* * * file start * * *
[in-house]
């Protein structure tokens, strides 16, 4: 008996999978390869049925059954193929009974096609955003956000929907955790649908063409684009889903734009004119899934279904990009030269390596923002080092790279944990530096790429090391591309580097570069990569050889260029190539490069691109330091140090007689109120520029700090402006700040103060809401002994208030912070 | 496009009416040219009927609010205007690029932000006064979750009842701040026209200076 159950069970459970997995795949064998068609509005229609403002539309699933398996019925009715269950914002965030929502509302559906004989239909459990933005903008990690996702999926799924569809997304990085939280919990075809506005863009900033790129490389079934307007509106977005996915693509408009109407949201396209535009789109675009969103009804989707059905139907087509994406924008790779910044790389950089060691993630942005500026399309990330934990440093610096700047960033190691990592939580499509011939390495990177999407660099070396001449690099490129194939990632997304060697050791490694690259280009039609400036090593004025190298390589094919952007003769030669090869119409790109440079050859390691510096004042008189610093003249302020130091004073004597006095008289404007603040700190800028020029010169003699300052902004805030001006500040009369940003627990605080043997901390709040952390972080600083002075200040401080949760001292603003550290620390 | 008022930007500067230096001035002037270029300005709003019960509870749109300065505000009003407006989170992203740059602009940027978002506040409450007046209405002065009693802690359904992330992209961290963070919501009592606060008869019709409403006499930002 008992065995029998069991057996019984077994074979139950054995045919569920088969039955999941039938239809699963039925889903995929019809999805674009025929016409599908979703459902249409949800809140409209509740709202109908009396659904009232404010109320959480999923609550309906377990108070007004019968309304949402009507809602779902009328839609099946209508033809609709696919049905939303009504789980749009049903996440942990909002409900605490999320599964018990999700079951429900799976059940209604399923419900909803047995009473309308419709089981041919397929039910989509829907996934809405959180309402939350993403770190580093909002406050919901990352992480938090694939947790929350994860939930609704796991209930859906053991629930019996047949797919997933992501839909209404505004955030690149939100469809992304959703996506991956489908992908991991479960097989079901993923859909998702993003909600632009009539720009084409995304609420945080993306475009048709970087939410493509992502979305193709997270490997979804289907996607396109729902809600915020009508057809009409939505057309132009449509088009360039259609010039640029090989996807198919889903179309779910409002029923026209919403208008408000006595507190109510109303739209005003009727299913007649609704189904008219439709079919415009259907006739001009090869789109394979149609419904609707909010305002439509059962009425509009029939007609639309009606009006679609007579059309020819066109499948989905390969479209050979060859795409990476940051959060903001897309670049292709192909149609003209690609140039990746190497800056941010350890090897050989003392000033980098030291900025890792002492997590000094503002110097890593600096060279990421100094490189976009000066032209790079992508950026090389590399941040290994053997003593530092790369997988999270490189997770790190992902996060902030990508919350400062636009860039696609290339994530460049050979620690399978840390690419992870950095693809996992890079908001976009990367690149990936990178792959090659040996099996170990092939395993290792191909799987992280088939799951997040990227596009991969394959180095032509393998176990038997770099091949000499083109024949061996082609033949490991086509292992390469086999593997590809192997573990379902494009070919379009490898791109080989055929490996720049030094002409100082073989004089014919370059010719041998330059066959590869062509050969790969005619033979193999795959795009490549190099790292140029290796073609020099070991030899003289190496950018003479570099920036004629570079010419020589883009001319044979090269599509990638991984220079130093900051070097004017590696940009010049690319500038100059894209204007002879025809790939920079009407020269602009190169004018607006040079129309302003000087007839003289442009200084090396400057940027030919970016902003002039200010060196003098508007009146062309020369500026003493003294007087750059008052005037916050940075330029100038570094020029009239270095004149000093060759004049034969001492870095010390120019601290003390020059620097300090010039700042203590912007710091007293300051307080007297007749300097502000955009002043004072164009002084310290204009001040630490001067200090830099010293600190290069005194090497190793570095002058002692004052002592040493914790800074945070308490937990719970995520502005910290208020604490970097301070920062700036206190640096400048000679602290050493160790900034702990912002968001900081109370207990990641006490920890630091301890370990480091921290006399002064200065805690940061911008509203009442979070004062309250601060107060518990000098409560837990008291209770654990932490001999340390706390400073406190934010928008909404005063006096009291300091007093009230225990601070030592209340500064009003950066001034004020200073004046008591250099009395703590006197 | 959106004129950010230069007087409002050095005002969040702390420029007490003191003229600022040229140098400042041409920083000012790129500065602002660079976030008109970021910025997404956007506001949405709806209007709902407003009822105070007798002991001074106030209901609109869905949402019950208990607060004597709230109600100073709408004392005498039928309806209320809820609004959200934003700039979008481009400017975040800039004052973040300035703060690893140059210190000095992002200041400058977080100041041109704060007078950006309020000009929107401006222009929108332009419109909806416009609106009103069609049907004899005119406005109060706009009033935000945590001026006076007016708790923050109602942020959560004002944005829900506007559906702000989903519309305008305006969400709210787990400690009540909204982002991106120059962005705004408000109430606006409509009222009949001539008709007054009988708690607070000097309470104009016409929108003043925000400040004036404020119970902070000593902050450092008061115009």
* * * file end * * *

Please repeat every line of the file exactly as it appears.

[in-house]
């Protein structure tokens, strides 16, 4: 008996999978390869049925059954193929009974096609955003956000929907955790649908063409684009889903734009004119899934279904990009030269390596923002080092790279944990530096790429090391591309580097570069990569050889260029190539490069691109330091140090007689109120520029700090402006700040103060809401002994208030912070 | 496009009416040219009927609010205007690029932000006064979750009842701040026209200076 159950069970459970997995795949064998068609509005229609403002539309699933398996019925009715269950914002965030929502509302559906004989239909459990933005903008990690996702999926799924569809997304990085939280919990075809506005863009900033790129490389079934307007509106977005996915693509408009109407949201396209535009789109675009969103009804989707059905139907087509994406924008790779910044790389950089060691993630942005500026399309990330934990440093610096700047960033190691990592939580499509011939390495990177999407660099070396001449690099490129194939990632997304060697050791490694690259280009039609400036090593004025190298390589094919952007003769030669090869119409790109440079050859390691510096004042008189610093003249302020130091004073004597006095008289404007603040700190800028020029010169003699300052902004805030001006500040009369940003627990605080043997901390709040952390972080600083002075200040401080949760001292603003550290620390 | 008022930007500067230096001035002037270029300005709003019960509870749109300065505000009003407006989170992203740059602009940027978002506040409450007046209405002065009693802690359904992330992209961290963070919501009592606060008869019709409403006499930002 008992065995029998069991057996019984077994074979139950054995045919569920088969039955999941039938239809699963039925889903995929019809999805674009025929016409599908979703459902249409949800809140409209509740709202109908009396659904009232404010109320959480999923609550309906377990108070007004019968309304949402009507809602779902009328839609099946209508033809609709696919049905939303009504789980749009049903996440942990909002409900605490999320599964018990999700079951429900799976059940209604399923419900909803047995009473309308419709089981041919397929039910989509829907996934809405959180309402939350993403770190580093909002406050919901990352992480938090694939947790929350994860939930609704796991209930859906053991629930019996047949797919997933992501839909209404505004955030690149939100469809992304959703996506991956489908992908991991479960097989079901993923859909998702993003909600632009009539720009084409995304609420945080993306475009048709970087939410493509992502979305193709997270490997979804289907996607396109729902809600915020009508057809009409939505057309132009449509088009360039259609010039640029090989996807198919889903179309779910409002029923026209919403208008408000006595507190109510109303739209005003009727299913007649609704189904008219439709079919415009259907006739001009090869789109394979149609419904609707909010305002439509059962009425509009029939007609639309009606009006679609007579059309020819066109499948989905390969479209050979060859795409990476940051959060903001897309670049292709192909149609003209690609140039990746190497800056941010350890090897050989003392000033980098030291900025890792002492997590000094503002110097890593600096060279990421100094490189976009000066032209790079992508950026090389590399941040290994053997003593530092790369997988999270490189997770790190992902996060902030990508919350400062636009860039696609290339994530460049050979620690399978840390690419992870950095693809996992890079908001976009990367690149990936990178792959090659040996099996170990092939395993290792191909799987992280088939799951997040990227596009991969394959180095032509393998176990038997770099091949000499083109024949061996082609033949490991086509292992390469086999593997590809192997573990379902494009070919379009490898791109080989055929490996720049030094002409100082073989004089014919370059010719041998330059066959590869062509050969790969005619033979193999795959795009490549190099790292140029290796073609020099070991030899003289190496950018003479570099920036004629570079010419020589883009001319044979090269599509990638991984220079130093900051070097004017590696940009010049690319500038100059894209204007002879025809790939920079009407020269602009190169004018607006040079129309302003000087007839003289442009200084090396400057940027030919970016902003002039200010060196003098508007009146062309020369500026003493003294007087750059008052005037916050940075330029100038570094020029009239270095004149000093060759004049034969001492870095010390120019601290003390020059620097300090010039700042203590912007710091007293300051307080007297007749300097502000955009002043004072164009002084310290204009001040630490001067200090830099010293600190290069005194090497190793570095002058002692004052002592040493914790800074945070308490937990719970995520502005910290208020604490970097301070920062700036206190640096400048000679602290050493160790900034702990912002968001900081109370207990990641006490920890630091301890370990480091921290006399002064200065805690940061911008509203009442979070004062309250601060107060518990000098409560837990008291209770654990932490001999340390706390400073406190934010928008909404005063006096009291300091007093009230225990601070030592209340500064009003950066001034004020200073004046008591250099009395703590006197 | 959106004129950010230069007087409002050095005002969040702390420029007490003191003229600022040229140098400042041409920083000012790129500065602002660079976030008109970021910025997404956007506001949405709806209007709902407003009822105070007798002991001074106030209901609109869905949402019950208990607060004597709230109600100073709408004392005498039928309806209320809820609004959200934003700039979008481009400017975040800039004052973040300035703060690893140059210190000095992002200041400058977080100041041109704060007078950006309020000009929107401006222009929108332009419109909806416009609106009103069609049907004899005119406005109060706009009033935000945590001026006076007016708790923050109602942020959560004002944005829900506007559906702000989903519309305008305006969400709210787990400690009540909204982002991106120059962005705004408000109430606006409509009222009949001539008709007054009988708690607070000097309470104009016409929108003043925000400040004036404020119970902070000593902050450092008061115009």